Gazihan Alankus holds a PhD in computer science from Washington University in St. Louis. Currently, he is an assistant professor at the Izmir University of Economics in Turkey. He teaches and conducts research on game development, mobile application development, and human-computer interaction. He is a Google developer expert in Dart and develops Flutter applications with his students in his company Gbot, which he founded in 2019.

    Browse publications by this author
  • Rogério Theodoro de Brito

    Rogério Theodoro de Brito has a bachelor's degree in computer science and a master's degree in computational biology, both from the University of São Paulo, Brazil. Academically, he is a free/open source software (FOSS) enthusiast and teaches various subjects in computer science and IT at the Mackenzie Presbyterian University in São Paulo, Brazil. He was the technical reviewer of Packt's edX E-Learning Course Marketing. After completing his master's degree, he started his role as an academic instructor and has been working with many languages, such as C, C++, Java, C, Perl, and Python. He writes, co-writes, and maintains a number of projects with two of the most prominent learning platforms, coursera-dl and edx-dl, and is dedicated to helping users of Massive Open Online Courses (MOOCs) download materials for their study from MOOC platforms. He is very excited by using the Java language to build Android applications.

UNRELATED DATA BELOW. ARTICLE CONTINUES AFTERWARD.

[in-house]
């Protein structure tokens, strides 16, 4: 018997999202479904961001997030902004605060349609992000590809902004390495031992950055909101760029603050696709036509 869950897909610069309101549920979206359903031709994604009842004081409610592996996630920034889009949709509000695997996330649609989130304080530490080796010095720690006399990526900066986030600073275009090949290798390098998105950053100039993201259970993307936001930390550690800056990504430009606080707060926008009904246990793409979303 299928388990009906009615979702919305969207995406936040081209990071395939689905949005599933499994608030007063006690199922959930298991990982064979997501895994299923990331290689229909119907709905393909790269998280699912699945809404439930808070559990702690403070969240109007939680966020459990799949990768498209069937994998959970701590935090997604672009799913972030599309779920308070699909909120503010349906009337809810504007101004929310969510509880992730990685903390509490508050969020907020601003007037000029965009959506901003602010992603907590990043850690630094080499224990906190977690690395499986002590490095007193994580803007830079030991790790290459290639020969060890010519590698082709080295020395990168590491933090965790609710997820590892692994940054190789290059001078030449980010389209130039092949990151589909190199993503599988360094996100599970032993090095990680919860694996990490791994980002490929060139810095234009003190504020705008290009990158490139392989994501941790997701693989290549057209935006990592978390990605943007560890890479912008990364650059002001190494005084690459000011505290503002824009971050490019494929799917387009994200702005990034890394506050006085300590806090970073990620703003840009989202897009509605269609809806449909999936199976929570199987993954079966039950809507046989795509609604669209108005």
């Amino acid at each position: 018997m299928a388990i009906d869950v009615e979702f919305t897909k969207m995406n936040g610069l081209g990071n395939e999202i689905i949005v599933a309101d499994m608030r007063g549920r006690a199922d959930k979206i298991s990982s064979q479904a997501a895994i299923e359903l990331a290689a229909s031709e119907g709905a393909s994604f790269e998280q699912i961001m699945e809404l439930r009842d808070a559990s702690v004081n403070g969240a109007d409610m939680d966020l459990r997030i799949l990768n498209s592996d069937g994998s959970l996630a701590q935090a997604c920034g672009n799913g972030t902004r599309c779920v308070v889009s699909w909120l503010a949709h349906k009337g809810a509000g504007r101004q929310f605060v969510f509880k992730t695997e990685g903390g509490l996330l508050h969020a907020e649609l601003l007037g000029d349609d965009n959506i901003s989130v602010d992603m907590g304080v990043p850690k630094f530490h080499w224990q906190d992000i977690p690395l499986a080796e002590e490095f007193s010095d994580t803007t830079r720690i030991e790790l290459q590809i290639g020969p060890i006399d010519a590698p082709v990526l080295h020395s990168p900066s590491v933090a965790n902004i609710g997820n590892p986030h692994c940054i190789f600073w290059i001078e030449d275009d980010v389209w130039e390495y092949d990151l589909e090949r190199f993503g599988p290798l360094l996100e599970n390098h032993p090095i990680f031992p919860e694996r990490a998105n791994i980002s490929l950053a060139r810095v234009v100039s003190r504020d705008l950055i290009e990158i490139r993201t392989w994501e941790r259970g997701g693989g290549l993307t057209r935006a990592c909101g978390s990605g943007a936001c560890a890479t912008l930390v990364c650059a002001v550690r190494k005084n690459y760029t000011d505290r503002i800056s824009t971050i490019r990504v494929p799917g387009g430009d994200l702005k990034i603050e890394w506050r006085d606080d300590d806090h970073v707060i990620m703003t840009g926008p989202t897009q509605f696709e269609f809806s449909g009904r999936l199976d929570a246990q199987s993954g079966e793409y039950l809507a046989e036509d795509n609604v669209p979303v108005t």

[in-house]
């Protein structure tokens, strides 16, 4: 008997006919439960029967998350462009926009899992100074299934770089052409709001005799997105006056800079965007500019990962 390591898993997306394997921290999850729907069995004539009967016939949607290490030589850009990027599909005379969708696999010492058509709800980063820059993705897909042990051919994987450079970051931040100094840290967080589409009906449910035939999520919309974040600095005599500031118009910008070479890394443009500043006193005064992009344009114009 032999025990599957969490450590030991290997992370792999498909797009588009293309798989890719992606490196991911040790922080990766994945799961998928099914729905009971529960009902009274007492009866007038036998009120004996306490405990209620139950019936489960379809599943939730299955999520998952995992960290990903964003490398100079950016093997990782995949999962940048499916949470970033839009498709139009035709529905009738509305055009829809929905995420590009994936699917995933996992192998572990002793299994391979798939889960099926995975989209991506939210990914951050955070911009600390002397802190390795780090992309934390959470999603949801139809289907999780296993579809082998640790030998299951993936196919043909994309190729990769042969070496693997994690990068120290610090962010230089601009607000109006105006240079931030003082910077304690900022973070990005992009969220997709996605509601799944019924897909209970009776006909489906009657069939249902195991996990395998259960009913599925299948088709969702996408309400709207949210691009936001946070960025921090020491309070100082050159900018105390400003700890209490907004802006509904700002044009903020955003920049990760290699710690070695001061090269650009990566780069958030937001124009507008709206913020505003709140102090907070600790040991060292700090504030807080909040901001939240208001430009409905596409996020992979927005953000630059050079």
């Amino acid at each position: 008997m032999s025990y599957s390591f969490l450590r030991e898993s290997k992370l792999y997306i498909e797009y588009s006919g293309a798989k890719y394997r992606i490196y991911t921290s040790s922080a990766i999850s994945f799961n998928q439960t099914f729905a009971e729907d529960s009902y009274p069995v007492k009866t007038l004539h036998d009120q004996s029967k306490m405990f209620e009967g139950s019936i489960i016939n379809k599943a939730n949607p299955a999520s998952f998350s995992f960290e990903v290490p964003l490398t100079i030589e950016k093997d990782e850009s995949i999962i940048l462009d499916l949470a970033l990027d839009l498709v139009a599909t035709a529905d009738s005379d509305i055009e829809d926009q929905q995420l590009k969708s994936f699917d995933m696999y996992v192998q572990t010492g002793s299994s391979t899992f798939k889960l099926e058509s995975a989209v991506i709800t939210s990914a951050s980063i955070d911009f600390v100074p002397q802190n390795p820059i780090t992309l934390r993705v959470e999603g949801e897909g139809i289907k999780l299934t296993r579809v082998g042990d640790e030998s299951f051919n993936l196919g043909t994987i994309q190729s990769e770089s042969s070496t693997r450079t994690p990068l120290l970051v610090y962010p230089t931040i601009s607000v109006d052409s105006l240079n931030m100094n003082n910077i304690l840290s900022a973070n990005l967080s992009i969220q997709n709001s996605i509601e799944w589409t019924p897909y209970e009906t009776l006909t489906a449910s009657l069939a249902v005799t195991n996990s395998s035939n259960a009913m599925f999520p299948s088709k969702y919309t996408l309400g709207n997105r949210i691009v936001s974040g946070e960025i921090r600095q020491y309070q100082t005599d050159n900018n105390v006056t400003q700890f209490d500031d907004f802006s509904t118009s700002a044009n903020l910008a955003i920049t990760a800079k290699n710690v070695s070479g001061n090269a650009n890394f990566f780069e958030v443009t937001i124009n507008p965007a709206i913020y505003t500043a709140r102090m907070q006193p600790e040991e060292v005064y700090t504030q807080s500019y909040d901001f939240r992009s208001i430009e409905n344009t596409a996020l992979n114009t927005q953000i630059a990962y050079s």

Browse publications by this author
  • Basheer Ahamed Fazal

    Basheer Ahamed Fazal works as a technical architect at a renowned Software as a Service-based product company in India. He had advanced his career with technology organizations such as Cognizant, Symantec, HID Global, and Ooyala. He has seasoned his programming and algorithmic abilities by solving complex problems around agile product development, including those to do with microservices, Amazon Web Services, Google Cloud-based architectures, application security, and big data- and AI- driven initiatives. Apart from his technical career, he has emerged as a professional trainer and has conducted various training sessions on Java, Python, application security, machine learning, and more. He holds a bachelor's degree in electronics and communication engineering from Anna University, Chennai, and has a Scrum Master Certification from Scrum Alliance.

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  • Vinicius Isola